Water is the world’s most essential resource, yet few appreciate the extensive infrastructure that has been built up around it. A vast system comprised of treatment facilities, piping, pumping stations, associated equipment and an extremely dedicated workforce makes water drinkable, and wastewater manageable, for billions around the planet. Yet this miracle of modern sanitation comes at a cost, in the form of high greenhouse gas (GHG) emissions.
According to various sources, the global municipal water and wastewater sector emits over 800 million metric tons (Mt) of carbon dioxide equivalent (CO2e) per year, eclipsing the global shipping (~650 Mt) and aviation (~750 Mt) sectors. Including water demand from agriculture, industry, wetlands and peatlands, the global “hydrosphere” (excluding oceans) may be responsible for as much as a tenth of all global GHG emissions. Yet as a climate lever, water receives little attention compared with nearly every other sector.
Due to the magnitude of the situation, the industry requires more innovation, investment and focus on the GHG problem. There are several reasons for this: first, in addition to carbon dioxide, wastewater facilities are also significant sources of methane and nitrous oxide, two GHGs that have greater global warming potentials than CO2—as much as 30 times for methane and 300 times for nitrous oxide, over a 100-year period. Second, although the industry is starting to see an increase in innovation focused on tackling GHGs, the rates of adoption are currently very slow and can be partly attributed to the lack of regulations in place to drive adoption. Greater global involvement (from governments, private entities and utilities) should help these solutions gain more traction globally.
Plugging leaks in the system
Fortunately, the water sector is slowly starting to recognize the urgency of the task. More and more water utilities (including some large and influential ones) are issuing net-zero pledges, although this unfortunately still remains only a fraction of the total. Governments are starting to look at ways to incentivize their water systems to reduce their GHG footprint, including several countries in Europe that are exploring the possibility of taxing utilities on certain GHG emissions, with Denmark leading the way.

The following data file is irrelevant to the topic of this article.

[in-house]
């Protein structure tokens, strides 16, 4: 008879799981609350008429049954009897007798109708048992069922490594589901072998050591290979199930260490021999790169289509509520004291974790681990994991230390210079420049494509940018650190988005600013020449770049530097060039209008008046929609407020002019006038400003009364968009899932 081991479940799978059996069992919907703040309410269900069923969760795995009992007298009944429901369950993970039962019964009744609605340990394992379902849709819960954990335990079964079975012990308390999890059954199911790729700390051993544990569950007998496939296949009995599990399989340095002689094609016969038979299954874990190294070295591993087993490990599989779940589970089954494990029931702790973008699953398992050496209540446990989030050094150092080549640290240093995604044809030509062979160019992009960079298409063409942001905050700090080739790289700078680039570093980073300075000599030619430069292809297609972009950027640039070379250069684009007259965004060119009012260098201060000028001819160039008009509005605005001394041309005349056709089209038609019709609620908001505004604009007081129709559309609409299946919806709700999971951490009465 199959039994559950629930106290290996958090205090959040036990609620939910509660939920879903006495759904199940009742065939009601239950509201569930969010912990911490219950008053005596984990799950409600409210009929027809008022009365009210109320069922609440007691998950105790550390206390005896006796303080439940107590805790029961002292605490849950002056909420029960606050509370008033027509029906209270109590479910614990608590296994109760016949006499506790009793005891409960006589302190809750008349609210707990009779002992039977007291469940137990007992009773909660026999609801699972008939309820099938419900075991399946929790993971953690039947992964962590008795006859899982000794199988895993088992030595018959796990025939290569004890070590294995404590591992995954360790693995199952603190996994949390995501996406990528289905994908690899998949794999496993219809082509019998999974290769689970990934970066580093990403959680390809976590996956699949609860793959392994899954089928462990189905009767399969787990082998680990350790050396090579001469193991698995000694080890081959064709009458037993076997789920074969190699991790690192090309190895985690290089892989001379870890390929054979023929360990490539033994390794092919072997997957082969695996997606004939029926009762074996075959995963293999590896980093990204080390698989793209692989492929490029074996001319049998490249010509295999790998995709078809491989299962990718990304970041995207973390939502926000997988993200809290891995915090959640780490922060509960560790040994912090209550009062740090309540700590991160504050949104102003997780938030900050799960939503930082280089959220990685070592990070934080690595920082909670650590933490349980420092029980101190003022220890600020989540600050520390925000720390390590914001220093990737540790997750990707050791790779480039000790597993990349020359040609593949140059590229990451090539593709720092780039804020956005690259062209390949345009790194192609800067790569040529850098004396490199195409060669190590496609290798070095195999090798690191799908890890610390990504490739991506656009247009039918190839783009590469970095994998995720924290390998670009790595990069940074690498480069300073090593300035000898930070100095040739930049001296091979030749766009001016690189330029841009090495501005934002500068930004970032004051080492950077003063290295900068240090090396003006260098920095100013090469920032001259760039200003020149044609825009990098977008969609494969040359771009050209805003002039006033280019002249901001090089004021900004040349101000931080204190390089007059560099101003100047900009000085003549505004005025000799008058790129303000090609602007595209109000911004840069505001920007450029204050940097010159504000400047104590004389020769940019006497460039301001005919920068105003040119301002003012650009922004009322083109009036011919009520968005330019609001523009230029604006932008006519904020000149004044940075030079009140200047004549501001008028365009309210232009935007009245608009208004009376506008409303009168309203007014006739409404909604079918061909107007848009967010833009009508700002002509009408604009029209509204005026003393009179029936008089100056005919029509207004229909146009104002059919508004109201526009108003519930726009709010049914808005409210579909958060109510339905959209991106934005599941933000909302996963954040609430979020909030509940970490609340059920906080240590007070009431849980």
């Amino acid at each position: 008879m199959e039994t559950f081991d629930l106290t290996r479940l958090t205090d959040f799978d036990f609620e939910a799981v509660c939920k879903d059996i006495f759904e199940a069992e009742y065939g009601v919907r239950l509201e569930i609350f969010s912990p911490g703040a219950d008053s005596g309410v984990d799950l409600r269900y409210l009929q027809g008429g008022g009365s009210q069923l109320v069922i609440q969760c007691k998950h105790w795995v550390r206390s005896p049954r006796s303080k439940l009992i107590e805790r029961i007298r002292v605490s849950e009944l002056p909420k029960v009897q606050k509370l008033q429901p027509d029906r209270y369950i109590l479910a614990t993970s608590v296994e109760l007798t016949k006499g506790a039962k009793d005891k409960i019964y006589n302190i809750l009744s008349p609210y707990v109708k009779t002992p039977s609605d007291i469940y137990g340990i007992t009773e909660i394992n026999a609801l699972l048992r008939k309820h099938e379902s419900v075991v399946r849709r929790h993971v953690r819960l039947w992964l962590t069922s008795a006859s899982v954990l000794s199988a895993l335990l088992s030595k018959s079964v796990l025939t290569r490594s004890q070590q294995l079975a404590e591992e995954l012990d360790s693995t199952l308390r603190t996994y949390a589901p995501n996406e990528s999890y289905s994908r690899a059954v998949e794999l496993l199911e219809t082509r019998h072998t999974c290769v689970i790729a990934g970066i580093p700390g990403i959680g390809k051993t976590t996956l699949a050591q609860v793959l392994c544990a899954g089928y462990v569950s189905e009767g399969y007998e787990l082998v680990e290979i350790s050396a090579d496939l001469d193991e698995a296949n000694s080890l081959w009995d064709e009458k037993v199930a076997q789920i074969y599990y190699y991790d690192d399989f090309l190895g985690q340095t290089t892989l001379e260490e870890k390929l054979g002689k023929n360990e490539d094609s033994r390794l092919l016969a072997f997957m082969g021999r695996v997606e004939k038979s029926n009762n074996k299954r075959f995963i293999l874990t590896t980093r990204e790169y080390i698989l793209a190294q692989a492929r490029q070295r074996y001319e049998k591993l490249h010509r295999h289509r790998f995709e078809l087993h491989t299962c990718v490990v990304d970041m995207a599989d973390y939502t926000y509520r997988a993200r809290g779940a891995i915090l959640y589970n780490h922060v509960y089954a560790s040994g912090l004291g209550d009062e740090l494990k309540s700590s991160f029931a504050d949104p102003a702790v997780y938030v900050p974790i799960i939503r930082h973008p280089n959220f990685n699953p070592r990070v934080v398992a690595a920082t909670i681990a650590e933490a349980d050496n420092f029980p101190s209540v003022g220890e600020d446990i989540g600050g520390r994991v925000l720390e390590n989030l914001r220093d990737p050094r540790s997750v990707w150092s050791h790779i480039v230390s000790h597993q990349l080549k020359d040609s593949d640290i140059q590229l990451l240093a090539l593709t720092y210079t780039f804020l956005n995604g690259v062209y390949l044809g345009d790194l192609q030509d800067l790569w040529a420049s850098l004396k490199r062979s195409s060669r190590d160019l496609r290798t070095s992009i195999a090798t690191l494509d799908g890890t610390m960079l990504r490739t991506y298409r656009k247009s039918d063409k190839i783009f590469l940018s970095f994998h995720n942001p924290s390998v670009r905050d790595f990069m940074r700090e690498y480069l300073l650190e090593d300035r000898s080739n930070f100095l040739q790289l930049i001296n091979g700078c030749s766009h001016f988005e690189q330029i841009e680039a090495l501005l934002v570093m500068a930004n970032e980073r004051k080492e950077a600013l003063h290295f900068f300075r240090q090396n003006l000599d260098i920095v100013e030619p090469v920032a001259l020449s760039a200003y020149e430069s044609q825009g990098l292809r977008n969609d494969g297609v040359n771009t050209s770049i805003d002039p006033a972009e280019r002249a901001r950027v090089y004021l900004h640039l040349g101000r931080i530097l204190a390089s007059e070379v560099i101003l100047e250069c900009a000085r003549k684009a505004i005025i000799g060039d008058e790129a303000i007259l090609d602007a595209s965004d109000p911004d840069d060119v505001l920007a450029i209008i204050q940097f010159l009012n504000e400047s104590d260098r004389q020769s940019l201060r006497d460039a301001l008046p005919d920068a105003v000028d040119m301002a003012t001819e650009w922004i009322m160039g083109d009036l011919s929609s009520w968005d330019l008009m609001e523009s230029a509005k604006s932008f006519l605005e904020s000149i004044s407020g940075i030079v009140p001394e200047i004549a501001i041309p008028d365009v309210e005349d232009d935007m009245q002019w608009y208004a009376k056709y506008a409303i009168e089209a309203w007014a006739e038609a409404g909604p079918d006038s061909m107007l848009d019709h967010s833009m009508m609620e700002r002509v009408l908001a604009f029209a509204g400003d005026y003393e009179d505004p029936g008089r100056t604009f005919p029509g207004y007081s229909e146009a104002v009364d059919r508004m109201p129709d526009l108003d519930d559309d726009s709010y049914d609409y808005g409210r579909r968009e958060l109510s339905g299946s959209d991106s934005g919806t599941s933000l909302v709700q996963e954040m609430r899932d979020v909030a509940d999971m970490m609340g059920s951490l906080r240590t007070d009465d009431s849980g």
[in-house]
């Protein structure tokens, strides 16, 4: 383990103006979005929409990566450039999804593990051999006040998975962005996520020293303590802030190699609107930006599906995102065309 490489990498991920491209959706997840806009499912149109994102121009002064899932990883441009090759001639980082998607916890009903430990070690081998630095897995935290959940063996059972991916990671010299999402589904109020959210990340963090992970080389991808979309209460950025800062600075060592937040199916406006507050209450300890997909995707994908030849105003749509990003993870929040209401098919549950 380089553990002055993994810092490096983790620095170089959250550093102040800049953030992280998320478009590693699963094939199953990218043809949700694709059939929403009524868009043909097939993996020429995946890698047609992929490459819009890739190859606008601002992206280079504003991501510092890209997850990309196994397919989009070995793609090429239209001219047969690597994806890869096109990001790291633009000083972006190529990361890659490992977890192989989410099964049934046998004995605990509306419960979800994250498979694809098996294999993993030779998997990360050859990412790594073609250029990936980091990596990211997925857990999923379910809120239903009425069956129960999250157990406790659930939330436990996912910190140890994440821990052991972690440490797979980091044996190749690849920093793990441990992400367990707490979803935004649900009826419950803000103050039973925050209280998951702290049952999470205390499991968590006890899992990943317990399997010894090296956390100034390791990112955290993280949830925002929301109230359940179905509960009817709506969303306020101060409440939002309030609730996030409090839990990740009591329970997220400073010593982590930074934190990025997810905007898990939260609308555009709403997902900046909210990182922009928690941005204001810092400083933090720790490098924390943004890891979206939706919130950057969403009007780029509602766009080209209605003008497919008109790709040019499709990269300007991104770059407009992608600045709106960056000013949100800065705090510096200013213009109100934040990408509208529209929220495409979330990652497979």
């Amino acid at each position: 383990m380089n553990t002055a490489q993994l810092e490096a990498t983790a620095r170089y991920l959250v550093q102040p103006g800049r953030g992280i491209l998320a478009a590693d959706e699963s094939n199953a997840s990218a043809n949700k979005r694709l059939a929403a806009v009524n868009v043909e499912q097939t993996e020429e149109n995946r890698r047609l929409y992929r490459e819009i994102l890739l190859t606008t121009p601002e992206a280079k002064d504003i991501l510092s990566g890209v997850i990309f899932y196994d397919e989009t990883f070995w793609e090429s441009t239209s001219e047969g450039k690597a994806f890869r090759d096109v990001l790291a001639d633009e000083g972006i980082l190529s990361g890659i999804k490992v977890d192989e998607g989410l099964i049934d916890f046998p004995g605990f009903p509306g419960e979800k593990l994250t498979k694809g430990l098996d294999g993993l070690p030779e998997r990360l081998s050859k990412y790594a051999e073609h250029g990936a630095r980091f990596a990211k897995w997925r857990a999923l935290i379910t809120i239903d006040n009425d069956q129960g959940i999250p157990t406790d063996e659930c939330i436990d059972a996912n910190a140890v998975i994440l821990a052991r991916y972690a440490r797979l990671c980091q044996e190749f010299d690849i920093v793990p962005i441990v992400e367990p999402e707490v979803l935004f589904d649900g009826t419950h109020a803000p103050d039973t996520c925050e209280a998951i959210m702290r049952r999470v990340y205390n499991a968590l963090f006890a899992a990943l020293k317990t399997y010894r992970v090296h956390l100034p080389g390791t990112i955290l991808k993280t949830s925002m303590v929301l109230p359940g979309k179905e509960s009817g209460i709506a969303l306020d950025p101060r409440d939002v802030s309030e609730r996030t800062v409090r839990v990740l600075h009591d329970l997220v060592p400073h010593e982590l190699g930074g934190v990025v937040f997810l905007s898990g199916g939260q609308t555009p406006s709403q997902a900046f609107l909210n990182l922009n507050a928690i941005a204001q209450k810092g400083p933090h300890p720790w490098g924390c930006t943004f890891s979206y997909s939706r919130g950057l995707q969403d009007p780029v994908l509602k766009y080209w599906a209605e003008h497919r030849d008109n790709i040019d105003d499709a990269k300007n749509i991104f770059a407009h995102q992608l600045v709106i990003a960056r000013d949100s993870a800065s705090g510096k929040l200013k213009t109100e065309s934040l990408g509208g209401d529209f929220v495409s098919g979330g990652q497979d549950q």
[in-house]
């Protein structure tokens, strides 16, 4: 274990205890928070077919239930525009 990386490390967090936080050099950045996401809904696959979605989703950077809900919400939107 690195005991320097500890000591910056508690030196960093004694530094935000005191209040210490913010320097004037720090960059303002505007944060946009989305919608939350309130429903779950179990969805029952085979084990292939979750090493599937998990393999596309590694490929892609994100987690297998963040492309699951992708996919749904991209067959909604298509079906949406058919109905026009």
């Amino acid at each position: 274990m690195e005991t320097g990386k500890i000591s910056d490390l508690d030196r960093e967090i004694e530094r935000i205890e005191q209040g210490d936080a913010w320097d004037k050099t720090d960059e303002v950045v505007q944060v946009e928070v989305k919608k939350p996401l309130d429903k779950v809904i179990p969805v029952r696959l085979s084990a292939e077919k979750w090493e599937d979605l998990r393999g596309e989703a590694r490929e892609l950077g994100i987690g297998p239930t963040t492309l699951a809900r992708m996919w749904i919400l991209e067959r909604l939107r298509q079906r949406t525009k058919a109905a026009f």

As awareness spreads about the need to take action, several touchpoints for decarbonization are emerging. Start with energy: pumping drinking water through pipes and running it through treatment systems take massive amounts of power. This results in high emissions: almost 40% of total water sector CO2e per year comes from the energy required to pump and treat water and wastewater, a figure only slightly lower than the total emissions of California in 2020. Finding and fixing leaks to help these systems run more efficiently—as Emerald portfolio companies Aganova and FIDO do—is a good first step. So too is switching from fossil-based power sources to renewal ones like wind and solar.
Waste not, want not
Treatment of wastewater from municipal sewer systems emits over 200 Mt CO2e per year—smaller than the other categories but an area where innovation and new technology could make a big potential impact. Today, as much as 80% of all wastewater remains untreated globally, a huge threat to ecosystem and human health. Cleaning up these waste streams should be a top priority, but so too should mitigating the emissions produced in the process.
Startups that focus on this problem could tap into a huge and fast-growing market, one worth up to $600 billion per year by 2030, roughly double this year’s level. These solutions will need to address CO2 as well as methane and nitrous oxide, the latter two of which are largely unmonitored and so could prove particularly thorny. CO2 emerges from a variety of processes, in particular aeration, a process that promotes biodegradation of organic compounds in the wastewater. The energy used to pump wastewater is also a big emitter.
A wide range of CO2 solutions exist, from switching to renewables, to software-based solutions that optimize energy and aeration schedules, to leveraging membranes and/or specialized bacteria to reduce the intensity of aeration. Methane and nitrous oxide, meanwhile, also arise during biological wastewater treatment; methane could potentially be captured and used to produce biogas, while the nutrients associated with nitrous oxide emissions could be removed from wastewater and used to make valuable byproducts such as fertilizer. To capture the full potential of the latter two, however, requires much more robust monitoring and measurement of both gases—a space that intrepid companies are just starting to enter.
Any GHG reduction campaign, however, will face tradeoffs; strategies to reduce nitrous oxide could lead to higher CO2 or methane emissions. The appetite for big capital expenditures in the utility world is not unlimited, and the sheer number of unknowns—especially when looking at methane and nitrous oxide—may make several players hesitant to adopt bold solutions in the near-term. But there is no doubt that as the world’s water systems expand to satisfy a growing, thirstier world, addressing their climate impacts will become an ever more urgent priority.